Kilmer, zinc, honey bees, and Brazil!

Check out Kilmer’s new preprint on how zinc exposure affects honey bee survivorship and gut microbiota. Unexpected result: Laboratory emerge day had a large impact on bee microbiota.
Bonus: Visiting Kilmer in Brazil to meet his Brazilian bees in person!

Tessa Cannon wins Presidential Fellowship!

Congrats Tessa for winning the Presidential Fellowship, which is the most prestigious award given by the Graduate School!
Tessa’s Project: Examining the Role of Microbial Communities in AIDS-Resistant Sooty Mangabeys (Cercocebus atys)
This project’s central research question is: What factors shape SIV viral load in free-ranging sooty mangabeys and mangabeys under human care? Fecal and saliva samples will be collected from wild sooty mangabeys living in the Tai Forest, Ivory Coast, and captive sooty mangabeys housed at Yerkes National Primate Research Center, to identify shared and variable microbial taxa. Observational data will also be collected on variables such as diet, habitat disturbance or enclosure substrate, and frequency of social interaction. SIV viral load will be quantified for all fecal and saliva samples, as well as blood samples obtained from captive mangabeys. Finally, blood samples from captive sooty mangabeys will be subjected to flow cytometry to examine CD4+ T-cell counts, as well as CCR5+ receptor expression, as a measure of immune system modulation. Collectively, covariation in these variables will be analyzed to discern the possible emergent properties helping to maintain gut barrier integrity and mitigate immune activation in non-progressive SIV infection. This project has the potential to identify a mechanism of AIDS resistance, a finding which could have enormous consequences for human public health and the development of new microbial therapeutics.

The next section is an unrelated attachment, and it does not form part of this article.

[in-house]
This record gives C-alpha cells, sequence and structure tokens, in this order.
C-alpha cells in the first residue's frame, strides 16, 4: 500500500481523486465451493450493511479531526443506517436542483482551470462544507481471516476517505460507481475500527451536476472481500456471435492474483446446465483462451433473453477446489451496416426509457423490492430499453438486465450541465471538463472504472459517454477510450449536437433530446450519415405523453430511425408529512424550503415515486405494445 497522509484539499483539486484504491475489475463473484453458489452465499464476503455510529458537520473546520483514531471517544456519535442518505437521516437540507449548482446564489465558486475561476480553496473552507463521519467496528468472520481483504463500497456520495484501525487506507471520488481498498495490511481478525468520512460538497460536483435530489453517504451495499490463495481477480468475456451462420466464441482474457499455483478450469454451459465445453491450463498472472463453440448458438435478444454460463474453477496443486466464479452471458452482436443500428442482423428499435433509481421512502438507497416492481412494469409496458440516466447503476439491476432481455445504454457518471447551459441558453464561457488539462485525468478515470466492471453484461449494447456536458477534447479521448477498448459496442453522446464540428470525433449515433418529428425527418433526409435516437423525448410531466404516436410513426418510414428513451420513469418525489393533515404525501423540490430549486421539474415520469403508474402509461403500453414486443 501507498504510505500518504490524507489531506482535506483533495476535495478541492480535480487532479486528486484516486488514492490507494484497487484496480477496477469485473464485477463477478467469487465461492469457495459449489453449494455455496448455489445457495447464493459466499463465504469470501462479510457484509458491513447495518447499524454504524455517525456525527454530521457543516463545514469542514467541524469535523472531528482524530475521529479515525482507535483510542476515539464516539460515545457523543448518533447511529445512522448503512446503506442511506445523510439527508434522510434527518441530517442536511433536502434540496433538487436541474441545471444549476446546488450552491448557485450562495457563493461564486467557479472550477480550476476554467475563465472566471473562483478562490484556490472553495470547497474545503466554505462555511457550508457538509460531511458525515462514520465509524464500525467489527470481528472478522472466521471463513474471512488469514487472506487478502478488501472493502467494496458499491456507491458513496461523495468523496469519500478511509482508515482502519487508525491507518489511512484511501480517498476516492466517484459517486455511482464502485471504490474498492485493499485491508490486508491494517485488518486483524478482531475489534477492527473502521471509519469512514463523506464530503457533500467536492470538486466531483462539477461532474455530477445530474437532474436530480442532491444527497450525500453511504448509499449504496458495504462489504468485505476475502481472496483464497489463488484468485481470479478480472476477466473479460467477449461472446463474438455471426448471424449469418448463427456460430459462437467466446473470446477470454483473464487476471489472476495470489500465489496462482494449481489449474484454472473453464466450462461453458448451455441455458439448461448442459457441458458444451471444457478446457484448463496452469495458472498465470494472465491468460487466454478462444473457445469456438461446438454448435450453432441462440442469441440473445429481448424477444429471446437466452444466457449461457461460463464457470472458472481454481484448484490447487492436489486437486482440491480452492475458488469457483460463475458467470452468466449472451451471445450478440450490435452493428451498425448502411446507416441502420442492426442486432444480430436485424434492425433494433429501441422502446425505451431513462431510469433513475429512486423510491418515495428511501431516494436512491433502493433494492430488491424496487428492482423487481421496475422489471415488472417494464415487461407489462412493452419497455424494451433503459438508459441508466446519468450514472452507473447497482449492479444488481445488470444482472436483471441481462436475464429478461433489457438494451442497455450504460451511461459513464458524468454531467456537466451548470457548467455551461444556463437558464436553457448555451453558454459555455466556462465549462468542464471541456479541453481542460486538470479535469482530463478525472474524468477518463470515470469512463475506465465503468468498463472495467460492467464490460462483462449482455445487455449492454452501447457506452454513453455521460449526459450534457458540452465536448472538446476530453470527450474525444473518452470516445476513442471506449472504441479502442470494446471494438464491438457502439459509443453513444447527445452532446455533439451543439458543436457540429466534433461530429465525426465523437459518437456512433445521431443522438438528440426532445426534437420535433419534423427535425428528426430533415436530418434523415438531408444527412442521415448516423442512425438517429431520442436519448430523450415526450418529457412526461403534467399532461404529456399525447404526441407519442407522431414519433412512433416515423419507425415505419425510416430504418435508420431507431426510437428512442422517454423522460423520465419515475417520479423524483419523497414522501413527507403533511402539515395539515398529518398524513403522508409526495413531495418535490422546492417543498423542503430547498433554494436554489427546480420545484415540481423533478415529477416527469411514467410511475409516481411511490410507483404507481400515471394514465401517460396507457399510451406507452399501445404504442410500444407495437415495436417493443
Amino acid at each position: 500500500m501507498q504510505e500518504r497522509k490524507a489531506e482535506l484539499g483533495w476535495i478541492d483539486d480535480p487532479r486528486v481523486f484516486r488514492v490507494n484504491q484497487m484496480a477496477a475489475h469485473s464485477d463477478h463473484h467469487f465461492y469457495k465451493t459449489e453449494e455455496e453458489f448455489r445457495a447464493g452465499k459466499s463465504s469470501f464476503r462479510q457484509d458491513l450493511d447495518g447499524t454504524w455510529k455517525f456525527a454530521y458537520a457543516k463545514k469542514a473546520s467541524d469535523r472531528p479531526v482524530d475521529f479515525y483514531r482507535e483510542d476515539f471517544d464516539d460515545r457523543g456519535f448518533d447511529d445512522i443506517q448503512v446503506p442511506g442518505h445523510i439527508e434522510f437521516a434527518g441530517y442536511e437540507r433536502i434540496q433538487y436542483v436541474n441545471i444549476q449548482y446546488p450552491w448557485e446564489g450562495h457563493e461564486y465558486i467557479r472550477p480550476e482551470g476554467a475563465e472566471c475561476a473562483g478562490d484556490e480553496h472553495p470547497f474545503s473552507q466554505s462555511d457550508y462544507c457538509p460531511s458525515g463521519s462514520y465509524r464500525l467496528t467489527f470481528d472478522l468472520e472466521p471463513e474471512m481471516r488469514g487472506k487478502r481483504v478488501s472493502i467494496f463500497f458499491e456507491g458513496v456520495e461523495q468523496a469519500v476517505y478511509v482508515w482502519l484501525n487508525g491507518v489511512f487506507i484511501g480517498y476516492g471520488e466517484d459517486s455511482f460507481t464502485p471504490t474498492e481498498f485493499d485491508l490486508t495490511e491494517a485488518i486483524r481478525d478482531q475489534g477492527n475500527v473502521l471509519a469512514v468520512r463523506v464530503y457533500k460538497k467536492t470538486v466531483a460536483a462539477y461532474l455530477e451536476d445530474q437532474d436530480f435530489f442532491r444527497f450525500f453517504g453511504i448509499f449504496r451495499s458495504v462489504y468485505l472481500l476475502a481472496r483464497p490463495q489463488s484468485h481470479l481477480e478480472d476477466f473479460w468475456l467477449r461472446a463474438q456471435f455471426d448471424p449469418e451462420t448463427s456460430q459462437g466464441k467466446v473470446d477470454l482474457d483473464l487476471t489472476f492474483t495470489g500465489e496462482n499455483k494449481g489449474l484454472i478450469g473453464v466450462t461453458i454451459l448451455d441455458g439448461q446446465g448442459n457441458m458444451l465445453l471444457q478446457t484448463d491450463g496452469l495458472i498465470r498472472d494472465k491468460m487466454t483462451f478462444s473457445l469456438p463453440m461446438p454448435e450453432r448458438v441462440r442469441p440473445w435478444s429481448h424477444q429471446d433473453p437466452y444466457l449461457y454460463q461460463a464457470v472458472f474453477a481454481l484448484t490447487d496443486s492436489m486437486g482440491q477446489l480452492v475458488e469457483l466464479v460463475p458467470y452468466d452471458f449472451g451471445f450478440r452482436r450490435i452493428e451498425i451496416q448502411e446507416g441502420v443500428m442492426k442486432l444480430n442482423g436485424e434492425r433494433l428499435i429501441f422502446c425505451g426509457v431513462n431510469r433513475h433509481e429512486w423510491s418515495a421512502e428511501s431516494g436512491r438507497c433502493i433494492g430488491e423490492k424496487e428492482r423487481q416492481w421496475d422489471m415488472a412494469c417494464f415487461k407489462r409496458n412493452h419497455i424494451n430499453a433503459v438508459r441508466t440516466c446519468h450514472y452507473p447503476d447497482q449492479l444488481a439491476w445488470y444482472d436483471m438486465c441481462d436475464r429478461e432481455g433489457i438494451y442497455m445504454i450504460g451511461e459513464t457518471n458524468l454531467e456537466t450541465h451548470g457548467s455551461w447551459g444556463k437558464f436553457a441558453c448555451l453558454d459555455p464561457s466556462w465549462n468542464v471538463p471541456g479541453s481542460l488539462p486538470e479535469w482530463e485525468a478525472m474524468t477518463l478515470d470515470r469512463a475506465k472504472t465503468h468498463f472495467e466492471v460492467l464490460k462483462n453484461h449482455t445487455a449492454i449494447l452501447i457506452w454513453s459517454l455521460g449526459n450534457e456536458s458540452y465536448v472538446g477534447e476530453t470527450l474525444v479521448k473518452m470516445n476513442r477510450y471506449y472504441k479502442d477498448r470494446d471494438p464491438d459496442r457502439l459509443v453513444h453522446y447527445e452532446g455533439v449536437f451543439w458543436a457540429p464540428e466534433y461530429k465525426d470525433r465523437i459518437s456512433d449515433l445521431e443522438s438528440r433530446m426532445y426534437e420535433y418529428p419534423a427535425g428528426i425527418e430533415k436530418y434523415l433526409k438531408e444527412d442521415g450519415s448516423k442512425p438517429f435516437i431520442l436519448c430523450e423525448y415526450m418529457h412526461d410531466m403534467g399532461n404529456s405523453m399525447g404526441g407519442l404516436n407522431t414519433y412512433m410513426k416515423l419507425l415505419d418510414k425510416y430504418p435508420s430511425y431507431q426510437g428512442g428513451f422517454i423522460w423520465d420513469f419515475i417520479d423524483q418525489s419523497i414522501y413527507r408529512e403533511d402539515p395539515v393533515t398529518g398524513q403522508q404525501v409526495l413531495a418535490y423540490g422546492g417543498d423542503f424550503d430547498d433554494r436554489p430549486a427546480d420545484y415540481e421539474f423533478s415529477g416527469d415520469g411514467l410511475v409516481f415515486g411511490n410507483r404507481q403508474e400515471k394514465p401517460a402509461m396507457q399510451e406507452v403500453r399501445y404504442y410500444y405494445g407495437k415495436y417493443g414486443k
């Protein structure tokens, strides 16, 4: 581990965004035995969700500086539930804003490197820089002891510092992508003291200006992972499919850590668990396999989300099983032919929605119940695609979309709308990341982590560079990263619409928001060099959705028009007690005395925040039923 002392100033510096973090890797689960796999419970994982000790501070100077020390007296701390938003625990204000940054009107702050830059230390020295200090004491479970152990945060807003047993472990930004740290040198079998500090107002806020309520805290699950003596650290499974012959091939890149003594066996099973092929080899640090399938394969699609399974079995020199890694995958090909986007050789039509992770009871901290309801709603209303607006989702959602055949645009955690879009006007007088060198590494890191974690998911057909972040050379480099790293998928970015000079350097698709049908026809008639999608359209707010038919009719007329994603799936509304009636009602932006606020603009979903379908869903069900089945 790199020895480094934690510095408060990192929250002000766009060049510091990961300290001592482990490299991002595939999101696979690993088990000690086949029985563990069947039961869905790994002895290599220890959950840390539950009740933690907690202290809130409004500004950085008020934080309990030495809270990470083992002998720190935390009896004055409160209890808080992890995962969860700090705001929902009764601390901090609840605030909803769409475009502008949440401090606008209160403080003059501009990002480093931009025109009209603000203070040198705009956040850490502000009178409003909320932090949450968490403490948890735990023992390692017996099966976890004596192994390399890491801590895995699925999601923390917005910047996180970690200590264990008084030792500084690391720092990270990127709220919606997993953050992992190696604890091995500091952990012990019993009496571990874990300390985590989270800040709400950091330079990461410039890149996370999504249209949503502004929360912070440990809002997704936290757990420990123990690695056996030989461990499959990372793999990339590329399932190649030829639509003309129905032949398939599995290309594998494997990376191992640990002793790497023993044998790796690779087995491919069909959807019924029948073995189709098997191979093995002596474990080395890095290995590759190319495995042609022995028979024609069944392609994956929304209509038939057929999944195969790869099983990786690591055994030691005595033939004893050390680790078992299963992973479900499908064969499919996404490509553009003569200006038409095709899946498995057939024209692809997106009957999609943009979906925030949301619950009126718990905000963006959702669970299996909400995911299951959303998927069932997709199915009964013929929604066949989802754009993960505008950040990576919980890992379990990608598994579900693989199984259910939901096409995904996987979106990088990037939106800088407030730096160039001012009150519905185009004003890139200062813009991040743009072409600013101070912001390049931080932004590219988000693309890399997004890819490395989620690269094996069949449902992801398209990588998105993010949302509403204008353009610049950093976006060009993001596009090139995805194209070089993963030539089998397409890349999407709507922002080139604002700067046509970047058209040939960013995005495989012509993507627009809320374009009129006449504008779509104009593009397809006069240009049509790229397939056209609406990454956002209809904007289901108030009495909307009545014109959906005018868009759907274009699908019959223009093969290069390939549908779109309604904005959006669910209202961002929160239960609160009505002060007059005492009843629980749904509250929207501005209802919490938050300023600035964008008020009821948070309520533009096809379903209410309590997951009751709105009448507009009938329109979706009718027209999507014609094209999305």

Hale lab ESCAPES!

The Hale lab (+ Jeremy Hale!) managed to escape the Wild Wild West with a giant bag of gold! Now we never have to write another grant! 😉 Great team work by all.

Probiome Trial – Funded!

Vanessa Hale and a  team of clinicians at Ohio State University – Dr. Brian Husbands (Oncology), Dr. Adam Rudinsky (Internal Medicine), Dr. Sheryl Justice; the University of Missouri – Dr. Lindsey Donnelly (Oncology), Dr. Laura Nafe  (Internal Medicine); and North Carolina State University – Dr. Michael Mastromauro (Oncology), Dr. Allison Kendall (Internal Medicine) received funding to launch a muti-center, blinded, placebo-controlled clinical trial that tests the addition of Escherichia coli Nissle 1917 (EcN), a well-established probiotic, to a standard-of-care chemotherapy for the treatment of muscle invasive bladder cancer in dogs. The gut microbiota impacts response to cancer therapy and studies in humans demonstrate that manipulating the microbiota through probiotic use can improve cancer outcomes. Our goal is to test this using EcN in canine bladder cancer.

Congratulations to the whole team!

For more information, click here.


Welcome Zach Lewis!

Welcome to our newest grad student, Zach Lewis, graduate of Carlton College with a major in biology and a minor in biochemistry. We’re so excited to have you with us! Here’s to great things as you begin exploring the world of tiny microbes that impact so much of life and health!